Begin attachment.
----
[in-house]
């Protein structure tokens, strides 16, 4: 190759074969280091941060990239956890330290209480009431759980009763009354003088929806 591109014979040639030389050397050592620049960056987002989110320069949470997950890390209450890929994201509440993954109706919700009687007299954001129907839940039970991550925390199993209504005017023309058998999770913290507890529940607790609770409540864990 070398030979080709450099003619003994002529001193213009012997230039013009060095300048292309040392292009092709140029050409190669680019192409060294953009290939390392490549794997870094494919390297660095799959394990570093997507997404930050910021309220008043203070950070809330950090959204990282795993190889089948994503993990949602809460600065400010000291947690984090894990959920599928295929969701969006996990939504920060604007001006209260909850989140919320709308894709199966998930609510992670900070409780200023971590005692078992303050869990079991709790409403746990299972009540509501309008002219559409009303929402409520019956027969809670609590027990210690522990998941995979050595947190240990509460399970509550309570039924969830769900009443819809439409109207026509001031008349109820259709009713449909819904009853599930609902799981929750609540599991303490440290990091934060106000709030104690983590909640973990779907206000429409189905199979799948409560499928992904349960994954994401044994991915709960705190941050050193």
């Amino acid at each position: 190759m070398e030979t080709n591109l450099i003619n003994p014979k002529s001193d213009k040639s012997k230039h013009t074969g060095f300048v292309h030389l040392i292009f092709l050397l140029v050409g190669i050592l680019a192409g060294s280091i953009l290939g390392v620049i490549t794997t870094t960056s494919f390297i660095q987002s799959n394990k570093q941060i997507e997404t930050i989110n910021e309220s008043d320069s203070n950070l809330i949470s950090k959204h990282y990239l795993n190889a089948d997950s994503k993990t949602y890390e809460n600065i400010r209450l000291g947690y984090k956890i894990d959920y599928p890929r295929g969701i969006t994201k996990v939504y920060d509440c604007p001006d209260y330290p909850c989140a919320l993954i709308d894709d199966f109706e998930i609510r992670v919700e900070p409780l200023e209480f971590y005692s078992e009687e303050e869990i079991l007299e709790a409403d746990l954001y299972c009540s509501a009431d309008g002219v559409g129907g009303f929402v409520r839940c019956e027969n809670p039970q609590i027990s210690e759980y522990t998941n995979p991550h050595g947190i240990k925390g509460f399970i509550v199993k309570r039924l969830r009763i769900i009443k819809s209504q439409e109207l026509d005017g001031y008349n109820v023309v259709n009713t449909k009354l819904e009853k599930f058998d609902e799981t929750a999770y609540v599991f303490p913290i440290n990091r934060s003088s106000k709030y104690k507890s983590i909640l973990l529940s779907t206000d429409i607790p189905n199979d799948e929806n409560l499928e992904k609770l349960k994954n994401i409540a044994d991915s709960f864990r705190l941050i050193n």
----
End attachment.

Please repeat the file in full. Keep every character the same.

[in-house]
């Protein structure tokens, strides 16, 4: 190759074969280091941060990239956890330290209480009431759980009763009354003088929806 591109014979040639030389050397050592620049960056987002989110320069949470997950890390209450890929994201509440993954109706919700009687007299954001129907839940039970991550925390199993209504005017023309058998999770913290507890529940607790609770409540864990 070398030979080709450099003619003994002529001193213009012997230039013009060095300048292309040392292009092709140029050409190669680019192409060294953009290939390392490549794997870094494919390297660095799959394990570093997507997404930050910021309220008043203070950070809330950090959204990282795993190889089948994503993990949602809460600065400010000291947690984090894990959920599928295929969701969006996990939504920060604007001006209260909850989140919320709308894709199966998930609510992670900070409780200023971590005692078992303050869990079991709790409403746990299972009540509501309008002219559409009303929402409520019956027969809670609590027990210690522990998941995979050595947190240990509460399970509550309570039924969830769900009443819809439409109207026509001031008349109820259709009713449909819904009853599930609902799981929750609540599991303490440290990091934060106000709030104690983590909640973990779907206000429409189905199979799948409560499928992904349960994954994401044994991915709960705190941050050193």
């Amino acid at each position: 190759m070398e030979t080709n591109l450099i003619n003994p014979k002529s001193d213009k040639s012997k230039h013009t074969g060095f300048v292309h030389l040392i292009f092709l050397l140029v050409g190669i050592l680019a192409g060294s280091i953009l290939g390392v620049i490549t794997t870094t960056s494919f390297i660095q987002s799959n394990k570093q941060i997507e997404t930050i989110n910021e309220s008043d320069s203070n950070l809330i949470s950090k959204h990282y990239l795993n190889a089948d997950s994503k993990t949602y890390e809460n600065i400010r209450l000291g947690y984090k956890i894990d959920y599928p890929r295929g969701i969006t994201k996990v939504y920060d509440c604007p001006d209260y330290p909850c989140a919320l993954i709308d894709d199966f109706e998930i609510r992670v919700e900070p409780l200023e209480f971590y005692s078992e009687e303050e869990i079991l007299e709790a409403d746990l954001y299972c009540s509501a009431d309008g002219v559409g129907g009303f929402v409520r839940c019956e027969n809670p039970q609590i027990s210690e759980y522990t998941n995979p991550h050595g947190i240990k925390g509460f399970i509550v199993k309570r039924l969830r009763i769900i009443k819809s209504q439409e109207l026509d005017g001031y008349n109820v023309v259709n009713t449909k009354l819904e009853k599930f058998d609902e799981t929750a999770y609540v599991f303490p913290i440290n990091r934060s003088s106000k709030y104690k507890s983590i909640l973990l529940s779907t206000d429409i607790p189905n199979d799948e929806n409560l499928e992904k609770l349960k994954n994401i409540a044994d991915s709960f864990r705190l941050i050193n």